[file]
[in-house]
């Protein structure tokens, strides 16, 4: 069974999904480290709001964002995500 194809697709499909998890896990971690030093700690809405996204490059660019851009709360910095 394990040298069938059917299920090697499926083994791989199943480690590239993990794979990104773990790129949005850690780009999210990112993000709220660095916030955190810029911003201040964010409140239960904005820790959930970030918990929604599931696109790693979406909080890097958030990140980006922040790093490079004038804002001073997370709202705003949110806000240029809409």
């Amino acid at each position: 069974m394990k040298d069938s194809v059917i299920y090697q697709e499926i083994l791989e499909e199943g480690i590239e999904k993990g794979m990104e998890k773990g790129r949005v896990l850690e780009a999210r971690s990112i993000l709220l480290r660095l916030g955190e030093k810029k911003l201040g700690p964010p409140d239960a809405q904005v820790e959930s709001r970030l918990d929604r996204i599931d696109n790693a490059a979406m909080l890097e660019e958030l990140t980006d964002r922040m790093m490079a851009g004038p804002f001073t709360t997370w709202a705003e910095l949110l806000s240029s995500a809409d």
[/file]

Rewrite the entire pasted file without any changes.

[in-house]
């Protein structure tokens, strides 16, 4: 069974999904480290709001964002995500 194809697709499909998890896990971690030093700690809405996204490059660019851009709360910095 394990040298069938059917299920090697499926083994791989199943480690590239993990794979990104773990790129949005850690780009999210990112993000709220660095916030955190810029911003201040964010409140239960904005820790959930970030918990929604599931696109790693979406909080890097958030990140980006922040790093490079004038804002001073997370709202705003949110806000240029809409």
């Amino acid at each position: 069974m394990k040298d069938s194809v059917i299920y090697q697709e499926i083994l791989e499909e199943g480690i590239e999904k993990g794979m990104e998890k773990g790129r949005v896990l850690e780009a999210r971690s990112i993000l709220l480290r660095l916030g955190e030093k810029k911003l201040g700690p964010p409140d239960a809405q904005v820790e959930s709001r970030l918990d929604r996204i599931d696109n790693a490059a979406m909080l890097e660019e958030l990140t980006d964002r922040m790093m490079a851009g004038p804002f001073t709360t997370w709202a705003e910095l949110l806000s240029s995500a809409d």